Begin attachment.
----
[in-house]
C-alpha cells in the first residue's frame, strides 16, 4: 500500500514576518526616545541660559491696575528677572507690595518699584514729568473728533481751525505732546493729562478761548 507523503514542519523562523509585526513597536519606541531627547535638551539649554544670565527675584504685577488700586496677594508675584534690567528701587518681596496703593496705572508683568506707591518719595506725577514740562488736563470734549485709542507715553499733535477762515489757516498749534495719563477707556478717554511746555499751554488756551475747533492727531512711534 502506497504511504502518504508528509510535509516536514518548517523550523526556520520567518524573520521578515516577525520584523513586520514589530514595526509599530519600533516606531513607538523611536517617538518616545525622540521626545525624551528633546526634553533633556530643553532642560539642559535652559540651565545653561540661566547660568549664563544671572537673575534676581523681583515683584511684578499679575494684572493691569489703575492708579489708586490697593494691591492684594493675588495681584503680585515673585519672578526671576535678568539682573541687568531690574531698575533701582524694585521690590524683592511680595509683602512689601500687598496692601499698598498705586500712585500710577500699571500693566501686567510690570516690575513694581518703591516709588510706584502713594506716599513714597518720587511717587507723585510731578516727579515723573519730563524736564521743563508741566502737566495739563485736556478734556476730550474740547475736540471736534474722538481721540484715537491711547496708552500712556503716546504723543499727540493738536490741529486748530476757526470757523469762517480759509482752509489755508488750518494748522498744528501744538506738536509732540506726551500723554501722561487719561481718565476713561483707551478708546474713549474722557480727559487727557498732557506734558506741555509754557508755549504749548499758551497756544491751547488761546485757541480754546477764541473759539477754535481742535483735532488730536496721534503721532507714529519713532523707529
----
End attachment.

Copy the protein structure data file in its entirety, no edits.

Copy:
[in-house]
C-alpha cells in the first residue's frame, strides 16, 4: 500500500514576518526616545541660559491696575528677572507690595518699584514729568473728533481751525505732546493729562478761548 507523503514542519523562523509585526513597536519606541531627547535638551539649554544670565527675584504685577488700586496677594508675584534690567528701587518681596496703593496705572508683568506707591518719595506725577514740562488736563470734549485709542507715553499733535477762515489757516498749534495719563477707556478717554511746555499751554488756551475747533492727531512711534 502506497504511504502518504508528509510535509516536514518548517523550523526556520520567518524573520521578515516577525520584523513586520514589530514595526509599530519600533516606531513607538523611536517617538518616545525622540521626545525624551528633546526634553533633556530643553532642560539642559535652559540651565545653561540661566547660568549664563544671572537673575534676581523681583515683584511684578499679575494684572493691569489703575492708579489708586490697593494691591492684594493675588495681584503680585515673585519672578526671576535678568539682573541687568531690574531698575533701582524694585521690590524683592511680595509683602512689601500687598496692601499698598498705586500712585500710577500699571500693566501686567510690570516690575513694581518703591516709588510706584502713594506716599513714597518720587511717587507723585510731578516727579515723573519730563524736564521743563508741566502737566495739563485736556478734556476730550474740547475736540471736534474722538481721540484715537491711547496708552500712556503716546504723543499727540493738536490741529486748530476757526470757523469762517480759509482752509489755508488750518494748522498744528501744538506738536509732540506726551500723554501722561487719561481718565476713561483707551478708546474713549474722557480727559487727557498732557506734558506741555509754557508755549504749548499758551497756544491751547488761546485757541480754546477764541473759539477754535481742535483735532488730536496721534503721532507714529519713532523707529